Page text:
This is a guest post by one of our forum members Antje Ream.
Many women of a certain age will remember ‘Liberty Bodices’. These were the vests of the day. At the age of 7 or 8 I was not a fashionista, not like so many children today. We had more serious things to do like play doctors and nurses with our dolls or build dens with bed sheets over washing lines etc. All I remember about them was that they kept me warm but more importantly they had EXTREMELY fiddly rubber buttons down the front. Some bodices even had them on the side.
As already mentioned I am of a certain age, but to my surprise one of my bodices resurfaced a couple of years ago when my late father asked if I remembered this ‘cloth’. He had been using it for decades as a shoe polishing cloth. Although badly stained it was still complete and somehow it set my creative juices going….which meant dad had to find ‘another’ cloth! Sadly the rubber buttons totally dissolved when I laundered it.
Above I’ve started stitching, although I didn’t like it. Nearly two years later and the juices had found the right recipe. I’m sure I’m not alone in this regard. I started to stitch around the stains using different colours and types of stitch, but nothing tooooooo complicated. It helped me remember many happy times growing up.
From my avid explorations and research on (read that as addiction to!) Pinterest I gleaned some useful ideas, combined with input from my EPH (Ever Patient Husband – he is a brilliant hobby painter so has a good eye) and others, I finally completed my slow stitch piece. The last few days were not quite ‘slow’ stitch as I wanted to enter it into a village show. Then came the method of presentation problem.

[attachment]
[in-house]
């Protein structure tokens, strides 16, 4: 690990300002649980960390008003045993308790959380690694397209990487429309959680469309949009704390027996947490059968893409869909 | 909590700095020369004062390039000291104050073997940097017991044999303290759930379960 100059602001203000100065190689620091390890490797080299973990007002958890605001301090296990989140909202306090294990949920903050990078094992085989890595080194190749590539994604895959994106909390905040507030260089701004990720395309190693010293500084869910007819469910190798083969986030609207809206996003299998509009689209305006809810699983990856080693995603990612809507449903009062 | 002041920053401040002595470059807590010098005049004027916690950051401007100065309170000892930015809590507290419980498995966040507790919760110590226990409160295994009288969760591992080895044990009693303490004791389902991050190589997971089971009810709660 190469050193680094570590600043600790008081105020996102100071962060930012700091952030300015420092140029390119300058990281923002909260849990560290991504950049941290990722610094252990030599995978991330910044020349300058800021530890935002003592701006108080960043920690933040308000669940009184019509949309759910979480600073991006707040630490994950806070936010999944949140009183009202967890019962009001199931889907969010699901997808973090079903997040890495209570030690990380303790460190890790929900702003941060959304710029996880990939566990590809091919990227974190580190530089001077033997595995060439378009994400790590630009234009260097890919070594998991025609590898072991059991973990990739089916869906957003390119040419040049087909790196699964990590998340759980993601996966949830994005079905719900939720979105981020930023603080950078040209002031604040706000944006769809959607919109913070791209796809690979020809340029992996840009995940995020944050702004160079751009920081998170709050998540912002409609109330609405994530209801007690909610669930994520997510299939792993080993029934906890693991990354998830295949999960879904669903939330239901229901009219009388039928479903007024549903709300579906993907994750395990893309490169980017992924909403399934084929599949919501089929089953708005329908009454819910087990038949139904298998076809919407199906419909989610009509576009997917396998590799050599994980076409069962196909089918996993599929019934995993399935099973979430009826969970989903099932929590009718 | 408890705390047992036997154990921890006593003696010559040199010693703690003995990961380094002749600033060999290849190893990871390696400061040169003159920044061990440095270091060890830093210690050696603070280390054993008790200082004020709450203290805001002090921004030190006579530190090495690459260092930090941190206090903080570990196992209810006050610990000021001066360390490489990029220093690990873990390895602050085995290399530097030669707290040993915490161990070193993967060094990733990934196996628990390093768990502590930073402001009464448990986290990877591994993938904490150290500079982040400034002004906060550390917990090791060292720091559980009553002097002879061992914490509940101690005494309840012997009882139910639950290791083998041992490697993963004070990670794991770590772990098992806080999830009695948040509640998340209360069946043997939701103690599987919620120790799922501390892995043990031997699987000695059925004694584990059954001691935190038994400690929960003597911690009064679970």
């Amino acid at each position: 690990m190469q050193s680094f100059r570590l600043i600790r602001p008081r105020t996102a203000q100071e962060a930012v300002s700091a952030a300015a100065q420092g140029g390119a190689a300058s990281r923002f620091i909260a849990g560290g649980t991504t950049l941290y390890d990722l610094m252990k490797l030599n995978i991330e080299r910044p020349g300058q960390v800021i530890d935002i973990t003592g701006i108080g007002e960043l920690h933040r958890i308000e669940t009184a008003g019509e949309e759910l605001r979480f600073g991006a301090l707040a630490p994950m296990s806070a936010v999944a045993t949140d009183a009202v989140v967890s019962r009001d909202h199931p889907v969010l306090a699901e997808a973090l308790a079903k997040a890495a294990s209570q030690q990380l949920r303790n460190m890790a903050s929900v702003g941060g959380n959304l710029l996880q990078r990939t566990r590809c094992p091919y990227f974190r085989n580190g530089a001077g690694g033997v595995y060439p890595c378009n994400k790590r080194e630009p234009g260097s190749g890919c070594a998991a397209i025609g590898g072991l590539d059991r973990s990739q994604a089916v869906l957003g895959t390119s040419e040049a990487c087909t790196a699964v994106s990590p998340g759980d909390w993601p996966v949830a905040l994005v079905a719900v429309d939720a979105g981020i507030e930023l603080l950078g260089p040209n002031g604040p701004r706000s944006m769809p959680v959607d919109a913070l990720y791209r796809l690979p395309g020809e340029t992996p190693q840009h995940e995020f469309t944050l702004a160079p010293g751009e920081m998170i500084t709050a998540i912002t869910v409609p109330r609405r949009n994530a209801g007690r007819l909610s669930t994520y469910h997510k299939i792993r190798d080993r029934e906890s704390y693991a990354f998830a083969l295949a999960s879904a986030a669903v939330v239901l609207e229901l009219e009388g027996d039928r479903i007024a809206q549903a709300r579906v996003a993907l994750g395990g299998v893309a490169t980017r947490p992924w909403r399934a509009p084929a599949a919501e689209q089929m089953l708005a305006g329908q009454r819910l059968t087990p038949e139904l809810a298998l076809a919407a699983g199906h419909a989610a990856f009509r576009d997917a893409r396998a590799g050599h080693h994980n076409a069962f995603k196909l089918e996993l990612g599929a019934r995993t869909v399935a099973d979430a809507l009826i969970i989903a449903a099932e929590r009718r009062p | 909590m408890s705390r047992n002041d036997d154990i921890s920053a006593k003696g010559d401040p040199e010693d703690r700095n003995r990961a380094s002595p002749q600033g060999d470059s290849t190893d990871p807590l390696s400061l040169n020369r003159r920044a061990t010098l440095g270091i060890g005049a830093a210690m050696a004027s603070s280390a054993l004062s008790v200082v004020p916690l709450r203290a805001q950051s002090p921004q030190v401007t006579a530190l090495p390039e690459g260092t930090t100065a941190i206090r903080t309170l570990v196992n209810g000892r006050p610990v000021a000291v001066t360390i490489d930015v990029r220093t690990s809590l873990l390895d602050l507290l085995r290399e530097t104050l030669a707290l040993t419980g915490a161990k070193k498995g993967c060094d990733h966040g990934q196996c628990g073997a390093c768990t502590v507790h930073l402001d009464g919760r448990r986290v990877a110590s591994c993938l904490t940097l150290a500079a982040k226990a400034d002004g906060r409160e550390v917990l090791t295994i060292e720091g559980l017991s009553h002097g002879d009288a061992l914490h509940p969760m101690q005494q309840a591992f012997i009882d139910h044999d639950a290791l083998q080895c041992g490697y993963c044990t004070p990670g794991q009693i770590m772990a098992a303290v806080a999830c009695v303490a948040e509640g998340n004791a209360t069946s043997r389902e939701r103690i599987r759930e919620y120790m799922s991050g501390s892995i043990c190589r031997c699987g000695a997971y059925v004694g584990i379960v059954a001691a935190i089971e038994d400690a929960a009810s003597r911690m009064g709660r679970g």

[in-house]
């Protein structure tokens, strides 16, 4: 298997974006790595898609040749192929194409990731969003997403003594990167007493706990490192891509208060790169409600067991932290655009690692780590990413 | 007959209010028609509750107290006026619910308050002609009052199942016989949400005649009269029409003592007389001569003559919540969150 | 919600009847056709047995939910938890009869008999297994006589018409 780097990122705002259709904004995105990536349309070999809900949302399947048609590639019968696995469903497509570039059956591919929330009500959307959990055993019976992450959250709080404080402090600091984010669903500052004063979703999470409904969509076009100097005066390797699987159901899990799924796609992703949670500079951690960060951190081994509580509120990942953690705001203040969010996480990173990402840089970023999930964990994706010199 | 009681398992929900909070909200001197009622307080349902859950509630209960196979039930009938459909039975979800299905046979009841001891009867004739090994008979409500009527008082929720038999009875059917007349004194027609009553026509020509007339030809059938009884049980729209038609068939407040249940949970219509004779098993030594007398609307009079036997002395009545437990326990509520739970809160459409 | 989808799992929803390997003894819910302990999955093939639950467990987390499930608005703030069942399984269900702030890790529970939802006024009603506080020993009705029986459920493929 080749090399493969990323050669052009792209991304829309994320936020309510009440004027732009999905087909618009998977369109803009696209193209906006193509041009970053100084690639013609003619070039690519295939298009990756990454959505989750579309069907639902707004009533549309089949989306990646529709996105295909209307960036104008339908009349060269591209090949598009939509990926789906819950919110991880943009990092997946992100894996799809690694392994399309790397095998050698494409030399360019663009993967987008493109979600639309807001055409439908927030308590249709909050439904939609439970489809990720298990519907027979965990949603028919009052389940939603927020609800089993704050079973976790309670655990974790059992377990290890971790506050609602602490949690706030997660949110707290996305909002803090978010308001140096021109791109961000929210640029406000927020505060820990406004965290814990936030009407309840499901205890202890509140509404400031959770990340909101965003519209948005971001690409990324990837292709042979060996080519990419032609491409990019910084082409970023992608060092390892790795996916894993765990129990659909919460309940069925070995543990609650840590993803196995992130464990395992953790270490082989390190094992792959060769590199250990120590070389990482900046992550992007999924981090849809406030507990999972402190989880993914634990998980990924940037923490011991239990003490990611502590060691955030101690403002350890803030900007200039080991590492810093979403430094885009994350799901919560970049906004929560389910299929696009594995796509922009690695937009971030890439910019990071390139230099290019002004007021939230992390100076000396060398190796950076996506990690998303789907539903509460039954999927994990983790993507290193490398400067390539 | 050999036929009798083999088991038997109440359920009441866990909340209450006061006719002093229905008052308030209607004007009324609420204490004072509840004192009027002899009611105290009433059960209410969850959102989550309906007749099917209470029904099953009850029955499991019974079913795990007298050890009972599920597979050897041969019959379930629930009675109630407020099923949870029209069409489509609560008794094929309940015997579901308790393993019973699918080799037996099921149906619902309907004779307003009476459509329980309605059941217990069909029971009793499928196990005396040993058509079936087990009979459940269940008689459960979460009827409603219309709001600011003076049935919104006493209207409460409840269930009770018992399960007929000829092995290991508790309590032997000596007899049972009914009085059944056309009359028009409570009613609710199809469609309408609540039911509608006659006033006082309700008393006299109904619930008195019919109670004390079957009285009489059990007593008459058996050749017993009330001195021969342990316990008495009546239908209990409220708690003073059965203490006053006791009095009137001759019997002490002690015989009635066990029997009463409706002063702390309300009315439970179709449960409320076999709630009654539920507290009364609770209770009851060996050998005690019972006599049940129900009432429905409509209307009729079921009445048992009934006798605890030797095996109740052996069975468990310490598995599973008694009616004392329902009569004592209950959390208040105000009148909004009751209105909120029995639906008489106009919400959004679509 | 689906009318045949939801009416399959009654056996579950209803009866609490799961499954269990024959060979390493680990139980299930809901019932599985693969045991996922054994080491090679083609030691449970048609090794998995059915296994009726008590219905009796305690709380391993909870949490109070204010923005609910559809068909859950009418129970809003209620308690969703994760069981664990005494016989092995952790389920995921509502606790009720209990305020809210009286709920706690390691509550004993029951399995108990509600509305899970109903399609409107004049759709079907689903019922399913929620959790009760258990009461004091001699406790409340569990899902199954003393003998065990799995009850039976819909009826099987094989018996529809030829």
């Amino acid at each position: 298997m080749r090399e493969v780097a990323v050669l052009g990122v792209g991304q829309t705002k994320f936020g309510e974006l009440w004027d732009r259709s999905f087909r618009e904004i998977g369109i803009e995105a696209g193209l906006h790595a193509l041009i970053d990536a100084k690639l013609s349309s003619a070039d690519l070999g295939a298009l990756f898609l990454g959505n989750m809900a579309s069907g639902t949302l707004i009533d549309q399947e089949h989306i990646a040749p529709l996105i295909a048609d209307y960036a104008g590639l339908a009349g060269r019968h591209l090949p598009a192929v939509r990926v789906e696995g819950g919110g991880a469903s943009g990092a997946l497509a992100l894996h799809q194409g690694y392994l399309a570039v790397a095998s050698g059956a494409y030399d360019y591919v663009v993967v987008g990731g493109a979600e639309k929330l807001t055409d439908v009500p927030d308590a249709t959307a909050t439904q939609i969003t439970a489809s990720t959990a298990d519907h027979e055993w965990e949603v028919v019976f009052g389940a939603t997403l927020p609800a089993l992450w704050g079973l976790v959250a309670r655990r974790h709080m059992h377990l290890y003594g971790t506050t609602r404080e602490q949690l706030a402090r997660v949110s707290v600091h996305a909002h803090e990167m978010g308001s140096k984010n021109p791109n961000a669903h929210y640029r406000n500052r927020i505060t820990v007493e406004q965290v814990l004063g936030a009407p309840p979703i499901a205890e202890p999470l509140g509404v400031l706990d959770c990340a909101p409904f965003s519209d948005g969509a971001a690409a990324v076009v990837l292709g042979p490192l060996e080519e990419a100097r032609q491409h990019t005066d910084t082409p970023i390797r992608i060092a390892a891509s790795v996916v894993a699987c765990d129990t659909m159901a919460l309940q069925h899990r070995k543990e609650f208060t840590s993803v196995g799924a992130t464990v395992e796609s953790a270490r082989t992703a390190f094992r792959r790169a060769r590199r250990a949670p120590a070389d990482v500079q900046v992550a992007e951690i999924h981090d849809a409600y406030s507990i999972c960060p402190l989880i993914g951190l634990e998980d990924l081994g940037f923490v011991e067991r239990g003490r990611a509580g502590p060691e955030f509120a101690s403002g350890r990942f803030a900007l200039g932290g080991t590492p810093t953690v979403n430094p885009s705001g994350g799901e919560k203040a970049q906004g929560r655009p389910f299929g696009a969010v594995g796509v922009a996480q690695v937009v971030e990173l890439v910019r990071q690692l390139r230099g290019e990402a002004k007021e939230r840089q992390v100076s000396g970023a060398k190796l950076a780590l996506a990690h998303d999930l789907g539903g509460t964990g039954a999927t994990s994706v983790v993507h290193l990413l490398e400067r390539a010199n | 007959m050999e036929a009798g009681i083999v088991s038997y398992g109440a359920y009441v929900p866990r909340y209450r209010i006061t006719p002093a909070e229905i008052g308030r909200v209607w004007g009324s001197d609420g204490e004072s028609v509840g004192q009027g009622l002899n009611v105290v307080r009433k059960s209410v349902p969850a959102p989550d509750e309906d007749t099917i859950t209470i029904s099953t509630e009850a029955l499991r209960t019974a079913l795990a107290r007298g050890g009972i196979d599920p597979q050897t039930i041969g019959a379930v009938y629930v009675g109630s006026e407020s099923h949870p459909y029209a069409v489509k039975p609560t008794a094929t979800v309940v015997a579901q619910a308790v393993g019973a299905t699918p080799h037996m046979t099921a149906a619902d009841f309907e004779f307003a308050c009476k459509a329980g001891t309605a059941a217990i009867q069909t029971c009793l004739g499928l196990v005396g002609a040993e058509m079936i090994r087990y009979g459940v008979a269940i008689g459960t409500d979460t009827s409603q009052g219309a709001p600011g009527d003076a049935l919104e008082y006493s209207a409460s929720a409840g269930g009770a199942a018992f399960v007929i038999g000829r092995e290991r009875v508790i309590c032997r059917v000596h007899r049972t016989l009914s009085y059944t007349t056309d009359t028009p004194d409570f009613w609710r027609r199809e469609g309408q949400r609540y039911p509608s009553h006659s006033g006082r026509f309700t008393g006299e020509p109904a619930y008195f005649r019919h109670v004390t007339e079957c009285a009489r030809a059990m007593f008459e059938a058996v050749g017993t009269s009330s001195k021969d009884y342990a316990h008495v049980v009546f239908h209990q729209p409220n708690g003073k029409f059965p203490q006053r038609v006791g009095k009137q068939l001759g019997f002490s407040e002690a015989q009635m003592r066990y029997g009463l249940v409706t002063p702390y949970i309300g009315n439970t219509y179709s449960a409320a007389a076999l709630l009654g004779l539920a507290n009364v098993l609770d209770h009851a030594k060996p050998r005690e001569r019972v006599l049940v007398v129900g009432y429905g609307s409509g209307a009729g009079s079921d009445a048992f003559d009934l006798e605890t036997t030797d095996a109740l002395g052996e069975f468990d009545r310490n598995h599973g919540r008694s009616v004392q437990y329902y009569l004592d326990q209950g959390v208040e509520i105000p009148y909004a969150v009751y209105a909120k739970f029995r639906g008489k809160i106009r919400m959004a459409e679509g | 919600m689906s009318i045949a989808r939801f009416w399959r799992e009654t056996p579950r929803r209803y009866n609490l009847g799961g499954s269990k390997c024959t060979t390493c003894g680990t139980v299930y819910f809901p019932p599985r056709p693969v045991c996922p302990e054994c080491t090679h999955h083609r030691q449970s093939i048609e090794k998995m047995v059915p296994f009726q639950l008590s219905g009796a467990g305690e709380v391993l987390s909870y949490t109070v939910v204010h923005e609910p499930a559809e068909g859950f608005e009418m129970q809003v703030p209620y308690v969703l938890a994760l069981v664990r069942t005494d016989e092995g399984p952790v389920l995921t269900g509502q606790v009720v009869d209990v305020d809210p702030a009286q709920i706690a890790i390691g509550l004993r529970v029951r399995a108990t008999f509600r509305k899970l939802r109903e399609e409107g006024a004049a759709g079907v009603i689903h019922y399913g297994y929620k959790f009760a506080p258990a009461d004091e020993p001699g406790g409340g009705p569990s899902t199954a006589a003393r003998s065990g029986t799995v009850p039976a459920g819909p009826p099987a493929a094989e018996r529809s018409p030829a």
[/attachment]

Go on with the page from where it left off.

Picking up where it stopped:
Using a piece of polished driftwood, I roped my neighbour into helping me create the stand – the night before!
I titled the piece….Polished Childhood. I could say more about the colours and continuous line of stitches but I’ll leave that to your imagination. Unable to replace the original buttons I recreated them by making individually patterned ‘Dorset’ buttons and stitching a comment about the rubber ones as a reminder. Dad would have loved the result and we would both have laughed and giggled at all the memories. Writing this has just made me realize the bodice is a tribute to him (and my still active mum)….totally by chance.
EPH and I arrived at the show just at packing up time….WOOHOO……..a red ticket I will certainly treasure!
Thanks for the wonderful post Antje! I am sure it will bring smiles to the faces of those who remember wearing the same type of bodice.